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Incidence of salivary gland neoplasms in a defined UK population

Research output: Contribution to journalArticle

Patrick J. Bradley, Mark Mcgurk

Original languageEnglish
Pages (from-to)399–403
JournalBritish Journal of Oral and Maxillofacial Surgery
Issue number5
Early online date23 Oct 2012
Publication statusPublished - Jul 2013

King's Authors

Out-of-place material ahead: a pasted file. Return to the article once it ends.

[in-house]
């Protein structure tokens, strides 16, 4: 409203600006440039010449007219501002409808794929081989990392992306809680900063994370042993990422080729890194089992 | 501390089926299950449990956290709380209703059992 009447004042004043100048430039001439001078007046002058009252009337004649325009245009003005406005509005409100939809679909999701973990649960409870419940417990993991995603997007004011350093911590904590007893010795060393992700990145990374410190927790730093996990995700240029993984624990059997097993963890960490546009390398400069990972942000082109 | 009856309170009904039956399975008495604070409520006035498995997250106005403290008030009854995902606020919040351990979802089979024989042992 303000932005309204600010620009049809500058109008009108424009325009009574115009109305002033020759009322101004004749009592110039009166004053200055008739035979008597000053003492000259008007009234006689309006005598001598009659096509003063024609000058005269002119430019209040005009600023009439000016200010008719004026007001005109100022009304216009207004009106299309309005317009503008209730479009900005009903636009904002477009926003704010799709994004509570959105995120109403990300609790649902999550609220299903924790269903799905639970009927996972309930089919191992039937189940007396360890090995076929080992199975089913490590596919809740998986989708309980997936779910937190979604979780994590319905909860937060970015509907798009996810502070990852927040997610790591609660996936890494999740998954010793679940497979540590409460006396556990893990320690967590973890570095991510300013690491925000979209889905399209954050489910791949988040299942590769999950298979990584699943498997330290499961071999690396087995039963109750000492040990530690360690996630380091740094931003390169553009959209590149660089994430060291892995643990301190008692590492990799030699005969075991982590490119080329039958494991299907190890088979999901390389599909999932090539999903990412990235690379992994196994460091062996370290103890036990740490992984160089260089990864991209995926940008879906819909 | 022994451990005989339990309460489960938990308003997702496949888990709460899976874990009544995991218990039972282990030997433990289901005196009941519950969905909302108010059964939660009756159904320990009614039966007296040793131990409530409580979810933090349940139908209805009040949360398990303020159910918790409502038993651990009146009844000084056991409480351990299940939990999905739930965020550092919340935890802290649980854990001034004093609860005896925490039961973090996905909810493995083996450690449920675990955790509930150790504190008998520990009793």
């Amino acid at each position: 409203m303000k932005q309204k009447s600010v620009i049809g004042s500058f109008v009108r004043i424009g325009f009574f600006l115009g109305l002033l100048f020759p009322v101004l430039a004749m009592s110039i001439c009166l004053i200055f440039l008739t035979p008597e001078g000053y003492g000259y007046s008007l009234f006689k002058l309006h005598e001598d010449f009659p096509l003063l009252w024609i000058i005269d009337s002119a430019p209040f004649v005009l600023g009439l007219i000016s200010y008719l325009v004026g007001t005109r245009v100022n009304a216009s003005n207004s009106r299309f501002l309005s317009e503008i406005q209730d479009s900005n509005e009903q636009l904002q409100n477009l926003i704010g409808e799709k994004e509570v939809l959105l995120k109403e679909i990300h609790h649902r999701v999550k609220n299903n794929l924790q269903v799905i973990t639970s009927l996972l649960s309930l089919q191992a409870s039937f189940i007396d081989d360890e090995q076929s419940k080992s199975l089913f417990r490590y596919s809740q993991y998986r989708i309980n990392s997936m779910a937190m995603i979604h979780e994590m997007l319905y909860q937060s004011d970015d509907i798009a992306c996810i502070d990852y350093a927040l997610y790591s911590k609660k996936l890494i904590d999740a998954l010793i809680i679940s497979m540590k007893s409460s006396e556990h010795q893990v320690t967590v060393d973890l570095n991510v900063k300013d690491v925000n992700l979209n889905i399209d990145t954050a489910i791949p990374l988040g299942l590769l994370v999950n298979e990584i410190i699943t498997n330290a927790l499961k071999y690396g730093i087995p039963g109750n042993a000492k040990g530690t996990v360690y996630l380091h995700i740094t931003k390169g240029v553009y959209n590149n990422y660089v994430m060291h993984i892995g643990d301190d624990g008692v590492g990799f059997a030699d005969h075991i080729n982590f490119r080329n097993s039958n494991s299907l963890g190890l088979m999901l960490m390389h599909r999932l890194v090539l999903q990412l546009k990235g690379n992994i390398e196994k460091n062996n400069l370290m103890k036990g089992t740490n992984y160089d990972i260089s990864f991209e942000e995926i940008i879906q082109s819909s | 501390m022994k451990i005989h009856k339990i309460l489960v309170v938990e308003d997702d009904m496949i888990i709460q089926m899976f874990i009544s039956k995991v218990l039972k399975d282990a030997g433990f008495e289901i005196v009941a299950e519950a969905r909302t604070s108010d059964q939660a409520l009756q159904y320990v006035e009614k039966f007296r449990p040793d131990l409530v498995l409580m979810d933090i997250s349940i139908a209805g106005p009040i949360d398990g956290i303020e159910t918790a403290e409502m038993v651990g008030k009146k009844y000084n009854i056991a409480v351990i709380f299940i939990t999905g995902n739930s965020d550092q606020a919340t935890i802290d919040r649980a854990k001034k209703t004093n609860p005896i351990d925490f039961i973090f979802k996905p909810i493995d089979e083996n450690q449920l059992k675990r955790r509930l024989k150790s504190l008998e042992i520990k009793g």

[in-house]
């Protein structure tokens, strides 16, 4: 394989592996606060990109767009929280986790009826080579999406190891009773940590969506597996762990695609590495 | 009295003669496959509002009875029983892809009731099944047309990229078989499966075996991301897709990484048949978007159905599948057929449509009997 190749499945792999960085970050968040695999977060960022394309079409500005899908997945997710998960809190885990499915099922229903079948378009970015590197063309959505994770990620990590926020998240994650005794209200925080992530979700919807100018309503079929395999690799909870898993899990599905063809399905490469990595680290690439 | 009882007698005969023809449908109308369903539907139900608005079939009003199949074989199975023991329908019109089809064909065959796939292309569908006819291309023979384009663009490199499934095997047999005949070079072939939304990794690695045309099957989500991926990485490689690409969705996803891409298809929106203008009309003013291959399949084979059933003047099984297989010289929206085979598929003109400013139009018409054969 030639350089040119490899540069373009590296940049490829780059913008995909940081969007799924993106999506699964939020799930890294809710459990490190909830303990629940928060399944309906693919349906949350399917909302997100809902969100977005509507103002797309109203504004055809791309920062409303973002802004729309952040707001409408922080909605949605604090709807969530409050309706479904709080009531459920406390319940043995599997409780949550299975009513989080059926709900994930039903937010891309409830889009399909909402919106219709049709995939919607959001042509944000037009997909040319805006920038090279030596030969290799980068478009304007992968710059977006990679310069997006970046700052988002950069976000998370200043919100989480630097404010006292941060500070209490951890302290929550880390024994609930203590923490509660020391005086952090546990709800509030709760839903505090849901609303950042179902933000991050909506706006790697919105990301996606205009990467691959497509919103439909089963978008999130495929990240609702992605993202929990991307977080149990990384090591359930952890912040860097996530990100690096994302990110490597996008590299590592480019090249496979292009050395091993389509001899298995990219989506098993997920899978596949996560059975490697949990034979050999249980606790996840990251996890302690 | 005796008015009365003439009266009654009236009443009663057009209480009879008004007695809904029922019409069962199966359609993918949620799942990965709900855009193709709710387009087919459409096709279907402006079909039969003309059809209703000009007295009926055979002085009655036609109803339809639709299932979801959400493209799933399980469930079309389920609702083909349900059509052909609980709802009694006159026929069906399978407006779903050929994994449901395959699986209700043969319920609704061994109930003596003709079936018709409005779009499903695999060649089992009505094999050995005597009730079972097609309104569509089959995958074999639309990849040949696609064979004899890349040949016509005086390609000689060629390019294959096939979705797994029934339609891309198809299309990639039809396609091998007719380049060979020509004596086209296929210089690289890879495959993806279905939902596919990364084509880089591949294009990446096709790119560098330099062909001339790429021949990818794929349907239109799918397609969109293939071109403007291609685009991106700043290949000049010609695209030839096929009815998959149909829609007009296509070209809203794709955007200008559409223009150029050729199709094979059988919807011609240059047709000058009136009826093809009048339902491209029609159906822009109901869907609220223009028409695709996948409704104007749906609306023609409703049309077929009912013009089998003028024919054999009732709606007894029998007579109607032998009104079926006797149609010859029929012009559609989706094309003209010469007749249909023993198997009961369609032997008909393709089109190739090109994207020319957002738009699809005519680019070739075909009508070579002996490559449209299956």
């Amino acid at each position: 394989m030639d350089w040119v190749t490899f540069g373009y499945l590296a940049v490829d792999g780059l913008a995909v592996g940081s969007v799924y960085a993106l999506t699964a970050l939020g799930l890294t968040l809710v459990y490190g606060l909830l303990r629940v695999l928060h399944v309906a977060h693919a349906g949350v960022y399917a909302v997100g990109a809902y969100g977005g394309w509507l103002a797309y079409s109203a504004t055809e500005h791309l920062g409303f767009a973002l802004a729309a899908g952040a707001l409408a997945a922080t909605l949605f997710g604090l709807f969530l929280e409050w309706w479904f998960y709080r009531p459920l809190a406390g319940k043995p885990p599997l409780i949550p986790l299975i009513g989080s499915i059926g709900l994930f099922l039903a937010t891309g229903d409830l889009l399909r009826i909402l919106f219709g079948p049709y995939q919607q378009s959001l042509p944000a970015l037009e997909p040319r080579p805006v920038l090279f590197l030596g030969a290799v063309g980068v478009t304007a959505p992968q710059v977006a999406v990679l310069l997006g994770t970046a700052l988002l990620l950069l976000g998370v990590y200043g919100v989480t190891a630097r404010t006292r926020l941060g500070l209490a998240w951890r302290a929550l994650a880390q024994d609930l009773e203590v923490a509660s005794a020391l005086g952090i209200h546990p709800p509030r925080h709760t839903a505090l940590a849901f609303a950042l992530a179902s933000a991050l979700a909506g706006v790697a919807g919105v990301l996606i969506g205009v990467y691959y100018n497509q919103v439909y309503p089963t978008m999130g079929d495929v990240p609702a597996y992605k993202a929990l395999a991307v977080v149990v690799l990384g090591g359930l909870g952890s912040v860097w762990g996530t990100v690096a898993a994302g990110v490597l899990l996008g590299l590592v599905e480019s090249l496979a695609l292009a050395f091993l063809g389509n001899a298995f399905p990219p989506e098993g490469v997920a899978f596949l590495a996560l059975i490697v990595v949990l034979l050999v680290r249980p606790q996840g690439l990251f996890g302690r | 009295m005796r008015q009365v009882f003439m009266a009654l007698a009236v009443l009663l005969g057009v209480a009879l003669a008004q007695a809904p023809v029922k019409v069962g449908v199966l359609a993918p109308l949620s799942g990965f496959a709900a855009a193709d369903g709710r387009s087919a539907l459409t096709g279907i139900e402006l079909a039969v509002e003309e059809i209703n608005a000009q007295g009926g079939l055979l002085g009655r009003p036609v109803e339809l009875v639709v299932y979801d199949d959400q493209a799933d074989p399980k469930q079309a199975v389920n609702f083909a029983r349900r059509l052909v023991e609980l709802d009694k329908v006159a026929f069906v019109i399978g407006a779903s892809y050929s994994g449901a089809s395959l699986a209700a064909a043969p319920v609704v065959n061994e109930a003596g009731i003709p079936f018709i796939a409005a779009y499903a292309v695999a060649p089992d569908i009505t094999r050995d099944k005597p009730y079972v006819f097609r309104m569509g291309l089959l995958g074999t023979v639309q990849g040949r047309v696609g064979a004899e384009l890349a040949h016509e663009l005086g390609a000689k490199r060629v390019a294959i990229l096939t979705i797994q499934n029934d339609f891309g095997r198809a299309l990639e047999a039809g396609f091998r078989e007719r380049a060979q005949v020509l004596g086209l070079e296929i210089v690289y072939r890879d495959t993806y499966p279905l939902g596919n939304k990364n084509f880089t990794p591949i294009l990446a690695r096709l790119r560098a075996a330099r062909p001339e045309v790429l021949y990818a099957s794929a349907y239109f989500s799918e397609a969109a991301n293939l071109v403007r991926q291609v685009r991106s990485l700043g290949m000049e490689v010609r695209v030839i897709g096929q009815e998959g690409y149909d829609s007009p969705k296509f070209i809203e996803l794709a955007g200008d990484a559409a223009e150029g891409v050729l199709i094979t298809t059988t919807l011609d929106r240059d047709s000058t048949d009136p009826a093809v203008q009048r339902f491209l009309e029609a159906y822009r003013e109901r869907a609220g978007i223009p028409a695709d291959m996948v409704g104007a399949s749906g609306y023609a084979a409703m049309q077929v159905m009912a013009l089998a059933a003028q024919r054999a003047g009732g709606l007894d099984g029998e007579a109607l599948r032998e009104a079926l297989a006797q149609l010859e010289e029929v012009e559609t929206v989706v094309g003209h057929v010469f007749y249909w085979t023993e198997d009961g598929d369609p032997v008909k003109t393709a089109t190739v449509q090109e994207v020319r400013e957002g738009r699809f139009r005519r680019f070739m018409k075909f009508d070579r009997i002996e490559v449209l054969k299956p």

To establish a true prevalence of salivary gland tumours in a fixed population in the United Kingdom (UK), we searched the unified computerised pathology records of two teaching hospitals, including two private hospitals, for all salivary gland neoplasms (benign and malignant) over two 10-year periods (January 1988–December 1997, and January 1998–December 2007). Reports included needle biopsy, open biopsy, or excision biopsy. Equivocal results were checked by review of the medical notes. Patients referred from outside the catchment area were excluded. Both series combined showed that all neoplasms confirmed the 10:1:1 rule of distribution, but the benign to malignant ratio did not conform to standard teaching. The data suggest that 70–75 benign, and 8–14 malignant neoplasms present annually/million population, which is consistent with established patterns. However, this points towards a lower incidence of cancer in the major salivary glands than was traditionally thought.

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